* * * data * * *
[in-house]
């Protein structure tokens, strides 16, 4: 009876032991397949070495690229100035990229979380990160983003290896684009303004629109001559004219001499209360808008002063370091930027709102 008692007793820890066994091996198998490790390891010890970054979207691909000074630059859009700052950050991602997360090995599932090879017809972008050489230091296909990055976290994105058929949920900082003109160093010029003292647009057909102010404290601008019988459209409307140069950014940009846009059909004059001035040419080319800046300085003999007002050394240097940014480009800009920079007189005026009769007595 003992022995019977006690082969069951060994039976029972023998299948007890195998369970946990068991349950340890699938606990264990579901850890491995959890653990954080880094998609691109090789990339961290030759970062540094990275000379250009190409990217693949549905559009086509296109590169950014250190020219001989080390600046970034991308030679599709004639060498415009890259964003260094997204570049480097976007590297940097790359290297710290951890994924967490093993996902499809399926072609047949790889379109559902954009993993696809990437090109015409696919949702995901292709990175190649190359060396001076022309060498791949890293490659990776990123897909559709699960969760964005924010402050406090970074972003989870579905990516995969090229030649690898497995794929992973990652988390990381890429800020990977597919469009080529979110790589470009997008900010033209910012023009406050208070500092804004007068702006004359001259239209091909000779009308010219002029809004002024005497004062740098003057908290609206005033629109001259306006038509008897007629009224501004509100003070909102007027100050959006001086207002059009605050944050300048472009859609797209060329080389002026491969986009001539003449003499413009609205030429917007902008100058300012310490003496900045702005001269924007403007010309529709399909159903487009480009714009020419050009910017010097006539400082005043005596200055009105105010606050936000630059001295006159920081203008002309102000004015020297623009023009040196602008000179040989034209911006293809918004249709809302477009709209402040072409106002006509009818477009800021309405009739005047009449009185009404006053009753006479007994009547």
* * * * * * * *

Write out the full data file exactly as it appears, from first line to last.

[in-house]
């Protein structure tokens, strides 16, 4: 009876032991397949070495690229100035990229979380990160983003290896684009303004629109001559004219001499209360808008002063370091930027709102 008692007793820890066994091996198998490790390891010890970054979207691909000074630059859009700052950050991602997360090995599932090879017809972008050489230091296909990055976290994105058929949920900082003109160093010029003292647009057909102010404290601008019988459209409307140069950014940009846009059909004059001035040419080319800046300085003999007002050394240097940014480009800009920079007189005026009769007595 003992022995019977006690082969069951060994039976029972023998299948007890195998369970946990068991349950340890699938606990264990579901850890491995959890653990954080880094998609691109090789990339961290030759970062540094990275000379250009190409990217693949549905559009086509296109590169950014250190020219001989080390600046970034991308030679599709004639060498415009890259964003260094997204570049480097976007590297940097790359290297710290951890994924967490093993996902499809399926072609047949790889379109559902954009993993696809990437090109015409696919949702995901292709990175190649190359060396001076022309060498791949890293490659990776990123897909559709699960969760964005924010402050406090970074972003989870579905990516995969090229030649690898497995794929992973990652988390990381890429800020990977597919469009080529979110790589470009997008900010033209910012023009406050208070500092804004007068702006004359001259239209091909000779009308010219002029809004002024005497004062740098003057908290609206005033629109001259306006038509008897007629009224501004509100003070909102007027100050959006001086207002059009605050944050300048472009859609797209060329080389002026491969986009001539003449003499413009609205030429917007902008100058300012310490003496900045702005001269924007403007010309529709399909159903487009480009714009020419050009910017010097006539400082005043005596200055009105105010606050936000630059001295006159920081203008002309102000004015020297623009023009040196602008000179040989034209911006293809918004249709809302477009709209402040072409106002006509009818477009800021309405009739005047009449009185009404006053009753006479007994009547």